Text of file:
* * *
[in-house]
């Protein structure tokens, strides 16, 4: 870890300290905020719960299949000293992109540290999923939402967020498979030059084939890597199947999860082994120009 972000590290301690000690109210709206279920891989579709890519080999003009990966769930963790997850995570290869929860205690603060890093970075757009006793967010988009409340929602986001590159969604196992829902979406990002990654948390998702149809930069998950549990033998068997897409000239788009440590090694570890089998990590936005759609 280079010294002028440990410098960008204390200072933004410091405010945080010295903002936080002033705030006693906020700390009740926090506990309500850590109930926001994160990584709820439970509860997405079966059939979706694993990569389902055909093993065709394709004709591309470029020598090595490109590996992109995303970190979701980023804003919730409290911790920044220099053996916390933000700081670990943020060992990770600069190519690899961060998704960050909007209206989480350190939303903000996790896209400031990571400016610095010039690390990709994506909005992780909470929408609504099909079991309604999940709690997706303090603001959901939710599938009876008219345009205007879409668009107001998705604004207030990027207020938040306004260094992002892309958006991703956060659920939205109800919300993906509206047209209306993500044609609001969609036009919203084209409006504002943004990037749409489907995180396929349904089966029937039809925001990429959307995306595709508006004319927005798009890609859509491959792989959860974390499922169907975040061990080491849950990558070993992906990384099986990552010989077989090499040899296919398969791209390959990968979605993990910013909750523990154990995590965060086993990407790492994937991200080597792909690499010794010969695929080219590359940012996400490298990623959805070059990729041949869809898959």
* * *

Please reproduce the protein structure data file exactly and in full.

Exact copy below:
[in-house]
């Protein structure tokens, strides 16, 4: 870890300290905020719960299949000293992109540290999923939402967020498979030059084939890597199947999860082994120009 972000590290301690000690109210709206279920891989579709890519080999003009990966769930963790997850995570290869929860205690603060890093970075757009006793967010988009409340929602986001590159969604196992829902979406990002990654948390998702149809930069998950549990033998068997897409000239788009440590090694570890089998990590936005759609 280079010294002028440990410098960008204390200072933004410091405010945080010295903002936080002033705030006693906020700390009740926090506990309500850590109930926001994160990584709820439970509860997405079966059939979706694993990569389902055909093993065709394709004709591309470029020598090595490109590996992109995303970190979701980023804003919730409290911790920044220099053996916390933000700081670990943020060992990770600069190519690899961060998704960050909007209206989480350190939303903000996790896209400031990571400016610095010039690390990709994506909005992780909470929408609504099909079991309604999940709690997706303090603001959901939710599938009876008219345009205007879409668009107001998705604004207030990027207020938040306004260094992002892309958006991703956060659920939205109800919300993906509206047209209306993500044609609001969609036009919203084209409006504002943004990037749409489907995180396929349904089966029937039809925001990429959307995306595709508006004319927005798009890609859509491959792989959860974390499922169907975040061990080491849950990558070993992906990384099986990552010989077989090499040899296919398969791209390959990968979605993990910013909750523990154990995590965060086993990407790492994937991200080597792909690499010794010969695929080219590359940012996400490298990623959805070059990729041949869809898959």